Closing the loop with cutting-edge technology

Clothing is manufactured, used and finally disposed of. This linear “take-make-waste” model of the textile industry has far-reaching consequences. Less than 1% of garments are recycled in a closed-loop system. After the use phase, only this quantity is processed into equivalent products or used to manufacture other products.

Preserving the value of raw materials

The most common process used in textile recycling is mechanical recycling. It has been used for decades. In this process, textiles are broken down into smaller fragments, and finally into fibers, before being spun into new yarns. This process results in a high amount of short fibers. The challenge is to meet the requirements on yarn quality, despite the high amount of short fibers.

Ring spinning and compact spinning are the predominant spinning technologies for standard yarns worldwide with a very wide range of applications. Short fibers pose a challenge for these technologies because they impair quality. Rieter’s aim is to also achieve good quality for ring or compact yarns made from recycled material.

In terms of its functionality, rotor spinning is well suited for applications that use materials with short fibers. Rieter has continuously developed and optimized this technology. 

Recycling classification system

Rieter has introduced a recycling classification system. It is available on the market. Classification according to this system makes it easier for spinning mills to realistically assess their production targets depending on the fiber material used. After the tearing process, short fiber content, average fiber length and 5% long fibers are important parameters. These make it possible to determine the most suitable process, achievable yarn evenness and possible degree of fineness.

Sustainable or recycled fibers

An alternative to mechanical recycling is the processing of yarns that have been produced or recycled in a chemically sustainable manner. Demand for such yarns is expected to increase sharply in the coming years. The Rieter Group supports customers in developing new yarns on this basis, as the following two examples show.

Developing sustainable yarns with Spinnova

Rieter is supporting the Finnish company Spinnova in the development of a sustainable textile fiber that requires no harmful chemicals, uses 99% less water and produces 72% less CO2 than conventional cotton. Spinnova is putting in place an in-house research and development spinning line equipped with Rieter machines that will soon be installed.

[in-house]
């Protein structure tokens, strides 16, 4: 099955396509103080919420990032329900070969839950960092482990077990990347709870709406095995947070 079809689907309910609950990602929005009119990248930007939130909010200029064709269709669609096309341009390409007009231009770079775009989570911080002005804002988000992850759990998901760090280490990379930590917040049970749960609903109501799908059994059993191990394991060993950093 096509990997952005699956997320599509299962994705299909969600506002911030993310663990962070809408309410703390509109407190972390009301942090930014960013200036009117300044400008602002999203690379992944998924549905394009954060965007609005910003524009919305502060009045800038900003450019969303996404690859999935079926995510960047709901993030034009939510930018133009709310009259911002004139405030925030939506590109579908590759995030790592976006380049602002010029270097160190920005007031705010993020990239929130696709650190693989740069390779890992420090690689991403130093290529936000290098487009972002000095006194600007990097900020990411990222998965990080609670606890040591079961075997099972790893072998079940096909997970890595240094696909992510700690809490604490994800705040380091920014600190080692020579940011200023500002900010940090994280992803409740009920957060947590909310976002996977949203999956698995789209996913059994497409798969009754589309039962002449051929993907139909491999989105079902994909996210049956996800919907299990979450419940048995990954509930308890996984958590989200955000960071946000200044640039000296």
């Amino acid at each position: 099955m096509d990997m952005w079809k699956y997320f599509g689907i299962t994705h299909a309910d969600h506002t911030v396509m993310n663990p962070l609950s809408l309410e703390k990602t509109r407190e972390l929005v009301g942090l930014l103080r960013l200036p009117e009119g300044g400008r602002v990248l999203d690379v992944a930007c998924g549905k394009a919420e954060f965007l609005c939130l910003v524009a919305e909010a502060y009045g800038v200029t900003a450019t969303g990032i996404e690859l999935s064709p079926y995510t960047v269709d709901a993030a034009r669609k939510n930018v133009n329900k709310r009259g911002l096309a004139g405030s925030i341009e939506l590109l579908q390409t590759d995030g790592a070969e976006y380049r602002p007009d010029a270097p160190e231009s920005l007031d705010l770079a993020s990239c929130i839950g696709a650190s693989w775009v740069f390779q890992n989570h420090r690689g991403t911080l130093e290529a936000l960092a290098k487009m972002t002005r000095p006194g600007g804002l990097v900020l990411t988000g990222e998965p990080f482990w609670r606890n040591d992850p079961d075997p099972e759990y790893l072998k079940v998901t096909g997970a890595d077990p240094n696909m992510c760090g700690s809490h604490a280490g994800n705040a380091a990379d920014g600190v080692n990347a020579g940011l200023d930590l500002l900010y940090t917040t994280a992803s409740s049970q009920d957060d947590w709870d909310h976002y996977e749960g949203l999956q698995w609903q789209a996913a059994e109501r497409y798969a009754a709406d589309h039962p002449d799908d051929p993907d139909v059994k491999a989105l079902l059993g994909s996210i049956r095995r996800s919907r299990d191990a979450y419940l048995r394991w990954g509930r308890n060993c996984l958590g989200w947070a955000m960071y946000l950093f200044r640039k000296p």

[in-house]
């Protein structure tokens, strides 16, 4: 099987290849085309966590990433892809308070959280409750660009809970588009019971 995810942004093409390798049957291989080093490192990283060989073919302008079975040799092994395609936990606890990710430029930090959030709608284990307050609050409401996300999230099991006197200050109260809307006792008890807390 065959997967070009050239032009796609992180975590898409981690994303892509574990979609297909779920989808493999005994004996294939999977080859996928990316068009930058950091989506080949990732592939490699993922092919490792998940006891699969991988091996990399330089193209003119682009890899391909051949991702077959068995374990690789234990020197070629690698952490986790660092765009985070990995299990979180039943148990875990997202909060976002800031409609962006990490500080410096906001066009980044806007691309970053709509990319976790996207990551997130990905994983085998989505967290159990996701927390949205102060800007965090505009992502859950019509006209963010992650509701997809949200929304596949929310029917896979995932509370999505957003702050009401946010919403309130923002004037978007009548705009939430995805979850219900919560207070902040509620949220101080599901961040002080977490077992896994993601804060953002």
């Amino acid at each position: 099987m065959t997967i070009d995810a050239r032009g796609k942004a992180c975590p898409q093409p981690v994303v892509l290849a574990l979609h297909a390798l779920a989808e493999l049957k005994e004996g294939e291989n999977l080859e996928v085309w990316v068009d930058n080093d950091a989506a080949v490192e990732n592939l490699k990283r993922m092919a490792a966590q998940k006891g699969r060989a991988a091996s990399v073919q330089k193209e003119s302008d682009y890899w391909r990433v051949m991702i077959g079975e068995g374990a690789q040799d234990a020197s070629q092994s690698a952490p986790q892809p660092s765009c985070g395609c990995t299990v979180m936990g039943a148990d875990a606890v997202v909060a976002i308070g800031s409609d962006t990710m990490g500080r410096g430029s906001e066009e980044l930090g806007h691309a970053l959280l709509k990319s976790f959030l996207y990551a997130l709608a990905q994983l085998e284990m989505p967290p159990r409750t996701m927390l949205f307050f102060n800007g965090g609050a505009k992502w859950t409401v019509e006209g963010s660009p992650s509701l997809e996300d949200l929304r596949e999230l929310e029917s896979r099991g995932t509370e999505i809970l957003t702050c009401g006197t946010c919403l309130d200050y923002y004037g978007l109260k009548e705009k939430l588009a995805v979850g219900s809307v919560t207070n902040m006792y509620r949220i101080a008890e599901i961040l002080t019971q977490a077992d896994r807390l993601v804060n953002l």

Eastman – less CO2 and water, from tree to fiber

The US specialty chemicals company Eastman also received support from Rieter in the development of a new staple fiber to be used in textile applications. The fiber, called Naia, is manufactured from pulp sourced from sustainably cultivated pine and eucalyptus forests. This is produced in a closed-loop process in which solvents are recycled back into the system for reuse. No hazardous chemicals are used here. The manufacturing process is characterized by a low CO2 and water footprint from tree to fiber. Combined with certified biodegradability, this results in a sustainable solution for yarn production.

Working together for the circular economy

Rieter participated in the “Texcircle” research project of Innosuisse, the Swiss agency for the promotion of innovation. Led by Lucerne University of Applied Sciences and Arts, the research team explored and developed opportunities for a circular economy in the textile industry. Rieter and five other Swiss companies worked together on a closed-loop value chain that aims to generate high-quality, marketable product prototypes.

The conversion of the textile value chain in accordance with the principles of the circular economy has begun. As a technology leader, Rieter will play a key role in the conversion process.

The Circular Economy - A Definition

The Ellen MacArthur Foundation, a leading think tank in this sector, estimates that if the trend remains the same, over 150 million tons of garments will be discarded or incinerated annually by 2050.

In a “circular economy”, according to the Ellen MacArthur Foundation, materials are recycled any number of times, waste and pollution are avoided, and nature is regenerated. The Rieter Group continues to develop recycling technologies and expertise to support the textile industry on this route.